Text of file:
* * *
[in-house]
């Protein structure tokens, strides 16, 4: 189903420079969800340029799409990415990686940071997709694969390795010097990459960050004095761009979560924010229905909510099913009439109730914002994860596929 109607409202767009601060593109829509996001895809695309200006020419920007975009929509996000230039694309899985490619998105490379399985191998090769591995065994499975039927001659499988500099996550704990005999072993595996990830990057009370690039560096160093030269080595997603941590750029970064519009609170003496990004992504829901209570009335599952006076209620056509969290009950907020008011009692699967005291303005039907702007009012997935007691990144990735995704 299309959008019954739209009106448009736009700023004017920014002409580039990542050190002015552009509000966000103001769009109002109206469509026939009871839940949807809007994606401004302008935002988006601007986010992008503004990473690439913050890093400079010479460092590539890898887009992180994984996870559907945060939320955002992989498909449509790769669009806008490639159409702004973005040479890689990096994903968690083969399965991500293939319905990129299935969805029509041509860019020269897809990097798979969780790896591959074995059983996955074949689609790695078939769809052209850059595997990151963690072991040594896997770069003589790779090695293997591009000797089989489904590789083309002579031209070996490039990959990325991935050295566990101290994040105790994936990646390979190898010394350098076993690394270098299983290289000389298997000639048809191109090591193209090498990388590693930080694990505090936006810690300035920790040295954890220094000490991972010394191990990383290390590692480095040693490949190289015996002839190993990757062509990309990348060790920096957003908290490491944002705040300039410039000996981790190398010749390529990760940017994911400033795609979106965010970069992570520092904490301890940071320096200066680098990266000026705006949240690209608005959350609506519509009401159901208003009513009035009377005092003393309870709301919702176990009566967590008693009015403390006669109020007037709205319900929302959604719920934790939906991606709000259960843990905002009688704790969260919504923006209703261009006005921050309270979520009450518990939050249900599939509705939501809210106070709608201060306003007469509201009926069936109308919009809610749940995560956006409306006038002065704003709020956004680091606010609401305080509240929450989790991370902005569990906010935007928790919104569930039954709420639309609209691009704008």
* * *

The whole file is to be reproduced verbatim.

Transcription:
[in-house]
């Protein structure tokens, strides 16, 4: 189903420079969800340029799409990415990686940071997709694969390795010097990459960050004095761009979560924010229905909510099913009439109730914002994860596929 109607409202767009601060593109829509996001895809695309200006020419920007975009929509996000230039694309899985490619998105490379399985191998090769591995065994499975039927001659499988500099996550704990005999072993595996990830990057009370690039560096160093030269080595997603941590750029970064519009609170003496990004992504829901209570009335599952006076209620056509969290009950907020008011009692699967005291303005039907702007009012997935007691990144990735995704 299309959008019954739209009106448009736009700023004017920014002409580039990542050190002015552009509000966000103001769009109002109206469509026939009871839940949807809007994606401004302008935002988006601007986010992008503004990473690439913050890093400079010479460092590539890898887009992180994984996870559907945060939320955002992989498909449509790769669009806008490639159409702004973005040479890689990096994903968690083969399965991500293939319905990129299935969805029509041509860019020269897809990097798979969780790896591959074995059983996955074949689609790695078939769809052209850059595997990151963690072991040594896997770069003589790779090695293997591009000797089989489904590789083309002579031209070996490039990959990325991935050295566990101290994040105790994936990646390979190898010394350098076993690394270098299983290289000389298997000639048809191109090591193209090498990388590693930080694990505090936006810690300035920790040295954890220094000490991972010394191990990383290390590692480095040693490949190289015996002839190993990757062509990309990348060790920096957003908290490491944002705040300039410039000996981790190398010749390529990760940017994911400033795609979106965010970069992570520092904490301890940071320096200066680098990266000026705006949240690209608005959350609506519509009401159901208003009513009035009377005092003393309870709301919702176990009566967590008693009015403390006669109020007037709205319900929302959604719920934790939906991606709000259960843990905002009688704790969260919504923006209703261009006005921050309270979520009450518990939050249900599939509705939501809210106070709608201060306003007469509201009926069936109308919009809610749940995560956006409306006038002065704003709020956004680091606010609401305080509240929450989790991370902005569990906010935007928790919104569930039954709420639309609209691009704008």